Now the serpent was more crafty than any of the wild animals the Lord God had made. He said to the woman, “Did God really say, ‘You must not eat from any tree in the garden’?”

The woman said to the serpent, “We may eat fruit from the trees in the garden, but God did say, ‘You must not eat fruit from the tree that is in the middle of the garden, and you must not touch it, or you will die.’”

“You will not certainly die,” the serpent said to the woman. “For God knows that when you eat from it your eyes will be opened, and you will be like God, knowing good and evil.”

Genesis 3:1-6)

In a well-known biblical story instead of the image of the serpent the author used that of a satyr, holding half an apple in his hands. On the one hand, he is not touching the beautiful creation of God, but at the same time with the switch of his tail, he is sensually caressing and tempting her. She is gripped with his charms.

If you cut the apple in two halves, you will see the seed capsules in the shape of pentagrams (a five-point star), which in its turn is a sign of knowledge and initiation.

The apple in the Christian tradition is of dubious nature. On the one hand, it stands for evil and is the fruit of temptation of Adam and Eve. On the other hand, if depicted with Christ or Virgin Mary, it stands for a new Adam and salvation. The symbolism might be connected with the fact that in the vertical section the apple core looks like a vulva. The fruit of the Tree of Life, the symbol of life itself, as a real image it means success and pleasure from success. The image of the forbidden fruit is common for Judaism, Christianity and Islam.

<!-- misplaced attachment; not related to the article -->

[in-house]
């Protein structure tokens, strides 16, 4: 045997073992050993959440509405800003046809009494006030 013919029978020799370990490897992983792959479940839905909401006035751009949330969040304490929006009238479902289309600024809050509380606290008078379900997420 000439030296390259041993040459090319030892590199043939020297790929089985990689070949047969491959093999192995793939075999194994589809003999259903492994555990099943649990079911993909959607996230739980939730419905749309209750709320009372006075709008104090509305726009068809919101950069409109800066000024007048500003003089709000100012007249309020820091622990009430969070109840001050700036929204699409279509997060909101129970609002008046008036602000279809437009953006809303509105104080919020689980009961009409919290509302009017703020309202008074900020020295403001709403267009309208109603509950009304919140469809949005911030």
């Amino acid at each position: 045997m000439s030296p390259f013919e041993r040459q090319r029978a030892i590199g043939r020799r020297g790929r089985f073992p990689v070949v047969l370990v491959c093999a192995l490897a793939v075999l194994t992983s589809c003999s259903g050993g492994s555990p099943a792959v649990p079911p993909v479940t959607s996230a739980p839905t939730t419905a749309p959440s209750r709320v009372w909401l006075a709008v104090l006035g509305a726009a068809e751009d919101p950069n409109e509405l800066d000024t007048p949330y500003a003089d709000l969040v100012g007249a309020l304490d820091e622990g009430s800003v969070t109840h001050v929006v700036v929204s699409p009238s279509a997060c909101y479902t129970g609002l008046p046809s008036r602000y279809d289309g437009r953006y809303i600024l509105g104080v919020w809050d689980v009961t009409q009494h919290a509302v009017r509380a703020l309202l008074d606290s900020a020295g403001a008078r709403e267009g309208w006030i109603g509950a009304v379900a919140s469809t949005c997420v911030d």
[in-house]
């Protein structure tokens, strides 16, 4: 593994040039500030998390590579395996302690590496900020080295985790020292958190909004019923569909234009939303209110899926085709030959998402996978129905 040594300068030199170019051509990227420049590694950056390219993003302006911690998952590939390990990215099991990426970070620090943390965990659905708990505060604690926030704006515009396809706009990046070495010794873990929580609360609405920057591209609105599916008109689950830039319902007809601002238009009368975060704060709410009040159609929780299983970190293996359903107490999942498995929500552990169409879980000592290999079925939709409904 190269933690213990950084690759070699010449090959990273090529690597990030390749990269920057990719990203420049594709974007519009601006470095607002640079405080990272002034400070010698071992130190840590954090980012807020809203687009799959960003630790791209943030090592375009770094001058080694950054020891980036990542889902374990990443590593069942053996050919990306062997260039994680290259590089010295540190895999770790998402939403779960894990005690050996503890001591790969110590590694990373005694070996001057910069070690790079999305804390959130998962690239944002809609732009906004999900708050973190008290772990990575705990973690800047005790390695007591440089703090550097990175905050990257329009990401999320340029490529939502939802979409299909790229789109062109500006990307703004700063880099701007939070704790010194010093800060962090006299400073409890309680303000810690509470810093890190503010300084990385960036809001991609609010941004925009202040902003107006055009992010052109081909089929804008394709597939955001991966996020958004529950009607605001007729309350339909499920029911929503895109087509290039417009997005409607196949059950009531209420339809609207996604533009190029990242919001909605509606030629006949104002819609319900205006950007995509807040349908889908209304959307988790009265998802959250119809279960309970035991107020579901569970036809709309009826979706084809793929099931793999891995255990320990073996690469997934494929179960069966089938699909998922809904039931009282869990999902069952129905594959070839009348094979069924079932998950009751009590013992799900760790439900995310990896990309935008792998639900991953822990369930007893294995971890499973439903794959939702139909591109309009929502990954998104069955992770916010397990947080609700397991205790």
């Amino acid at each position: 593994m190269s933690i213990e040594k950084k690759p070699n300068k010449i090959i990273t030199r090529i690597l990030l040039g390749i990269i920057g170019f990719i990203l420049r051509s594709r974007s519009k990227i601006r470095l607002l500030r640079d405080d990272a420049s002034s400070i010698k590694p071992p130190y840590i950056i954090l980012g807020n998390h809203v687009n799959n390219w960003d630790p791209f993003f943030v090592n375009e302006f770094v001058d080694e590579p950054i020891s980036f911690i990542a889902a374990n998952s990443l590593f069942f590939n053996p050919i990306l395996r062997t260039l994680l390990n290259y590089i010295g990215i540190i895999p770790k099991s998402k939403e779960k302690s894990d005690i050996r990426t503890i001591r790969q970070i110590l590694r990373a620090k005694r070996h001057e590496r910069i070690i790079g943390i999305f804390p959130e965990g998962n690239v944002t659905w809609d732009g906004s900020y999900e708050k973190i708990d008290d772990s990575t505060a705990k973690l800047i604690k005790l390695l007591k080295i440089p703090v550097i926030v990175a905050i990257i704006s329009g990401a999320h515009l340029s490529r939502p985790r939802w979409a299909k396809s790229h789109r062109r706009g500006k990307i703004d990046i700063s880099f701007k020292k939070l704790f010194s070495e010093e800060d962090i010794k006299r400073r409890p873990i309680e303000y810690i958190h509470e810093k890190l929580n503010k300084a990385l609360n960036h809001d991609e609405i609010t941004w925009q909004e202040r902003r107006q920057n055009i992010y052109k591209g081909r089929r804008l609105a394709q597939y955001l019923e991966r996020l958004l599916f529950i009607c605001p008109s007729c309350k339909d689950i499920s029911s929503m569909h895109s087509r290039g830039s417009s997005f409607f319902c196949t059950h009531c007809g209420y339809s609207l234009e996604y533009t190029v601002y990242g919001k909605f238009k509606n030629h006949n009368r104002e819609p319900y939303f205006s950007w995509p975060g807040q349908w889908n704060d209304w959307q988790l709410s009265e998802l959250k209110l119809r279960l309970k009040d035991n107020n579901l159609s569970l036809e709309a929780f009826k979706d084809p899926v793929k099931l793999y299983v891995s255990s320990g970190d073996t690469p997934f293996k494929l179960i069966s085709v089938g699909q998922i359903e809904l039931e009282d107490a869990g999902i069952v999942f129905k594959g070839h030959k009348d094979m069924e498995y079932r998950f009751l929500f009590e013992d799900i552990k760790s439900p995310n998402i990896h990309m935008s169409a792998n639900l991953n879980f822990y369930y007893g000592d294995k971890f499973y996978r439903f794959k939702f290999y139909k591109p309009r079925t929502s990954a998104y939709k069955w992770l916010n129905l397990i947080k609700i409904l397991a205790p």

The prohibition to taste a particular fruit, according to John Chrysostom, was made to let Adam know that he “is under God whom he must obey and whose commands he must fulfil.” In Christianity this image is intrinsically connected with the notion of the original sin – according to the Christian doctrine, it resulted in the sinful nature of man; the redeemer of the people’s sins appeared to be Jesus Christ. In Judaism and Islam there is no notion of the original sin. In the Koran the tree is not defined as the tree of the good and the evil, and before the descent of the first people to Earth God forgives them their sin.